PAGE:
HOME |  JOIN |  CULT MOVIES | COMPETITIONS | ADVERTISE |  CONTACT US |  ABOUT US
 
 
Newest Reviews
King Cohen: The Wild World of Filmmaker Larry Cohen
Porky’s II: The Next Day
It Happened Here
Giant from the Unknown
211
Top of the Bill
Set It Off
No Way Out
Traffik
Pitch Perfect 3
Insidious: The Last Key
Goalie's Anxiety at the Penalty Kick, The
Dirty Carnival, A
King of Hearts
Crowhurst
And the Same to You
Racer and the Jailbird
Superman and the Mole-Men
Phantom Thread
Sweet Country
Loophole
Irma La Douce
Brigsby Bear
Wish Upon
Gringo
Finding Vivian Maier
Shape of Water, The
Lady Bird
Endless, The
Universal Soldier: The Return
   
 
Newest Articles
ITC What You Did There: Retro-Action on Blu-ray
And It Was the Dirtiest Harry We Have Seen in a Very Long Time: The Dirty Harry Series
Manor On Movies: The Astounding She Monster
Manor On Movies: Don't be a dolt. That's not a cult (movie)
Wes Anderson's Big Daddies: Steve Zissou and Others
Bad Taste from Outer Space: Galaxy of Terror and Xtro
A Yen for the 1990s: Iron Monkey and Satan Returns
Hey, Punk: Jubilee and Rock 'n' Roll High School
Help! with The Knack: Richard Lester in 1965
Roll Up, Get Yer Free Cinema: The Shorts on the BFI Woodfall Blu-rays
Time for Heroes: The Dam Busters and How I Won the War
Hell is a City: Midnight Cowboy and Taxi Driver
Boris Goes Bonkers, Bela Goes Bats: The Old Dark House and Mark of the Vampire
Charles Bronson's Mid-70s: Breakheart Pass and Others
Kids in America: The Breakfast Club vs Metropolitan
   
 
  Ghost in the Shell 2: Innocence Buy this film here.
Year: 2004
Director: Mamoru Oshii
Stars: Akio Ôtsuka, Atsuko Tanaka, Kôichi Yamadera, Tamio Ôki, Yutaka Nakano, Naoto Takenaka, Gou Aoba, Eisuke Asakura, Masaki Terasoma
Genre: Animated, Science Fiction
Rating:  6 (from 2 votes)
Review: Mamoru Oshii’s Ghost in the Shell was one of the most successful post-Akira sci-fi anime epics, its mix of dazzling futuristic animation and philosophical concerns providing compelling food for the eyes and brain. Nine years on, Oshii’s sequel ups both factors, but tips the scales too far into the cerebral; the result is a film that frustrates as frequently as it astounds.

It starts well enough. The year is 2032, an era where the boundaries between men and machines have become blurred. Humans are frequently given technological augmentations, of both a physical and mental nature. Once such cyborg is Batô, a tough cop working for the specialist anti-terrorist unit Section 9, and who mourns the loss of his former partner, an android called the Major. Batô has a new partner – the mostly human Togusa – and they have been given the task of investigating a series of apparent murders by a line of sex-androids, robots manufactured for human pleasure.

The first 45 minutes see Oshii really hit his stride. He opens with some gob-smacking visuals – a futuristic cityscape realised through both 3D graphics and traditional drawn animation, and a dazzling credit sequence showing the construction of one of the film’s murderous ‘dolls’. The story unfolds with the balance of old – sure we have a lengthy, eerie scene in which Batô and Togusa interrogate a robot designer about the humanity that exists within her creations, but we also have Batô getting tooled up with some very large guns to knock on a few Yakuza doors.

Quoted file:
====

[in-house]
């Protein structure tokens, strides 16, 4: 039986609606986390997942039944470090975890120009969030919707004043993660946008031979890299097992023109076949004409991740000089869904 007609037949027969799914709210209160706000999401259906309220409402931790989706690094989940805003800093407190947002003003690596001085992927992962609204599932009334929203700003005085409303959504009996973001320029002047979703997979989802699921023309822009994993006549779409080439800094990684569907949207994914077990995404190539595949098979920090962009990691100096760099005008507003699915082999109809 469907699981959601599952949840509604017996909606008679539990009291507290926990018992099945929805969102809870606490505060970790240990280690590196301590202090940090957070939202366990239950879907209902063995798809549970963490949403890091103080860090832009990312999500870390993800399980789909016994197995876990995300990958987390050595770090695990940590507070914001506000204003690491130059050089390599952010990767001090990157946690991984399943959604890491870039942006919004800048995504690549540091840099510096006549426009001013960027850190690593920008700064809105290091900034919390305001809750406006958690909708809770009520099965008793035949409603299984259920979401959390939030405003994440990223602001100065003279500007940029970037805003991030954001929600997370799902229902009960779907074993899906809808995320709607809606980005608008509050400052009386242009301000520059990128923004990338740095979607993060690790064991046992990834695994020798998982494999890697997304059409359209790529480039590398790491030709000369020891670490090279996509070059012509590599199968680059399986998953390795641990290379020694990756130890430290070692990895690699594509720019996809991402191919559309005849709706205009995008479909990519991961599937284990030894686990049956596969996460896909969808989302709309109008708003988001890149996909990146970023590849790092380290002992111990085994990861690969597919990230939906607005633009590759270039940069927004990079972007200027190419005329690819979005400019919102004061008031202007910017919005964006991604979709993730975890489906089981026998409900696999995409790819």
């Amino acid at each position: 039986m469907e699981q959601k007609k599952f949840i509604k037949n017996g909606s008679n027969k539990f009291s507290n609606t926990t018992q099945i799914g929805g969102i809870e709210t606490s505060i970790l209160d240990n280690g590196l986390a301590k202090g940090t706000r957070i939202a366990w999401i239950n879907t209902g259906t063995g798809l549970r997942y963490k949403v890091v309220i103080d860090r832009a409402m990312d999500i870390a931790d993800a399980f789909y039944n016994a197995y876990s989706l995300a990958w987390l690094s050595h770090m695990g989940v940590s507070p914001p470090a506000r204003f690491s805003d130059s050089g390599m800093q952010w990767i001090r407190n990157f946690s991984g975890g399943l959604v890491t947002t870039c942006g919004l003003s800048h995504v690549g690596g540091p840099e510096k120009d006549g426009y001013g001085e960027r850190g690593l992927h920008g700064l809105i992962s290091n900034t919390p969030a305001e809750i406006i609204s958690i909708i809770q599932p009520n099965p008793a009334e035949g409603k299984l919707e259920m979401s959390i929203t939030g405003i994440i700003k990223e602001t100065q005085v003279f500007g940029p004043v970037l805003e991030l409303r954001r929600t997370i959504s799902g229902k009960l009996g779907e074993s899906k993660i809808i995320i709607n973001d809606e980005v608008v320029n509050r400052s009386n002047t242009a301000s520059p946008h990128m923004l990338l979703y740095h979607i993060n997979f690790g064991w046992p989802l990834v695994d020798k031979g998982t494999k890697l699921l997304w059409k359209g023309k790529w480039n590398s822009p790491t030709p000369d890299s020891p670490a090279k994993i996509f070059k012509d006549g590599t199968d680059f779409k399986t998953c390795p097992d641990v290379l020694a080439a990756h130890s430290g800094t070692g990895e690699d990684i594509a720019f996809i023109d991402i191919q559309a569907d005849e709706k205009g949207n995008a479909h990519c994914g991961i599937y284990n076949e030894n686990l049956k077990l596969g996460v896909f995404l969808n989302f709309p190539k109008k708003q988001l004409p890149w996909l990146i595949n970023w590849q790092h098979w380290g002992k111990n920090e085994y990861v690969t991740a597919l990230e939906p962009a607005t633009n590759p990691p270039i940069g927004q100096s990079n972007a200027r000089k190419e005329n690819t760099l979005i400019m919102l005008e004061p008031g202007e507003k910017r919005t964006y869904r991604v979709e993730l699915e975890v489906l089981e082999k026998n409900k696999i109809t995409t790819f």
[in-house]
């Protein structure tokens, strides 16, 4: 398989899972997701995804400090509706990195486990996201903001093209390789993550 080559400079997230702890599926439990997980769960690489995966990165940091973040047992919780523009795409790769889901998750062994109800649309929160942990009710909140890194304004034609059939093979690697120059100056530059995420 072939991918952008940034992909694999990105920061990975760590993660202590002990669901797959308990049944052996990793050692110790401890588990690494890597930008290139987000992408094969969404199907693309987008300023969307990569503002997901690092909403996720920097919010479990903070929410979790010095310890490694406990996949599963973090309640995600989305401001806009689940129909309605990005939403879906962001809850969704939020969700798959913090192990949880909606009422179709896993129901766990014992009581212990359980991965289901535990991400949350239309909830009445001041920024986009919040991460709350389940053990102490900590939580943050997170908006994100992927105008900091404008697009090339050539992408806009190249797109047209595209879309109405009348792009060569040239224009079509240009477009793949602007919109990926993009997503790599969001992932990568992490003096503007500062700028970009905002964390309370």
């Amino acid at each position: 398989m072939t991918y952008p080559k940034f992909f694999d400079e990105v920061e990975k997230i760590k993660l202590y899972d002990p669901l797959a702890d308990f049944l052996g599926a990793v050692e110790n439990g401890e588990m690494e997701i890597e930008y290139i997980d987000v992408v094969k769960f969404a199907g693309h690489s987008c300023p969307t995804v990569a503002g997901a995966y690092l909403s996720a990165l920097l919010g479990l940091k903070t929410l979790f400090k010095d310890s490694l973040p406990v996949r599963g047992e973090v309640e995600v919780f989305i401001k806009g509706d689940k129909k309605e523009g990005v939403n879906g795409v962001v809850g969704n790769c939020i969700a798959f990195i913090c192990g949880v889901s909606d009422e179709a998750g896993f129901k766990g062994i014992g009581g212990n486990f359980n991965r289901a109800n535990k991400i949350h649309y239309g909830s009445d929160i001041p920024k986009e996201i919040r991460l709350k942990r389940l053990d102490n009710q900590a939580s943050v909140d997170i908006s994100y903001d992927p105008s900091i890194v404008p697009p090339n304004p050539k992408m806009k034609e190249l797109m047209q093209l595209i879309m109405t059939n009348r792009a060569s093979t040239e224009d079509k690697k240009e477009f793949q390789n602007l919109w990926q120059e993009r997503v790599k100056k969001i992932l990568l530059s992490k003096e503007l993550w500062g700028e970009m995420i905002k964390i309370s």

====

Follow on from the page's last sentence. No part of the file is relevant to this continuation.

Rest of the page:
This is all very Blade Runner of course – with a bit of William Gibson thrown in – but Oshii’s arresting style ensures that this first half is not just another familiar cyberpunk yarn. Much of it is actually very un-anime – the director uses silence and static, held shots on his characters' expressions as much as the expected rapid editing and pounding music, in particular during one surprisingly moving sequence in which Batô comes home after a long day, feeds his devoted cloned dog and sits alone, consumed by deep, dark thoughts.

All of which makes Ghost in the Shell 2’s second half a real let-down. Batô and Togusa’s investigations lead them to a spooky gothic mansion constructed from stained glass where the villain is revealed and ghosts from the past return to haunt our heroes. All the weaker elements of the first half – in particular characters' annoying habit of speaking almost entirely in philosophical and theological quotes – force out the thrills, and it quickly become evident that Oshii wasn’t really that interested in the narrative to begin with. Maybe some will be engaged by the issues he’s asking – most of which are to do with questions of where the ‘soul’ of an individual lies and why humans feel the need to create mechanical versions of themselves – and full credit to the writer/director for taking his film into areas rarely tackled elsewhere in anime. But without a particularly strong story to hang these weightier concerns upon I quickly found my attention wandering. There are brilliant moments throughout – including a clever sequence where the same events are replayed three times with different resolutions – and there is some late-in-the-day climatic gunplay. But for all the brains and visual brilliance of his film, Oshii ultimately fails to reach the heights for which was aiming.

Aka: Inosensu: Kôkaku Kidôtai
Reviewer: Daniel Auty

 

This review has been viewed 2807 time(s).

As a member you could Rate this film

 
Review Comments (0)


Untitled 1

Login
  Username:
 
  Password:
 
   
 
Forgotten your details? Enter email address in Username box and click Reminder. Your details will be emailed to you.
   

Latest Poll
Which film has the best theme song?
Spectre
The Ups and Downs of a Handyman
   
 
   

Recent Visitors
Graeme Clark
Enoch Sneed
Stately Wayne Manor
Darren Jones
Paul Smith
  Jamie Nichols
Andrew Pragasam
George White
   

 

Last Updated: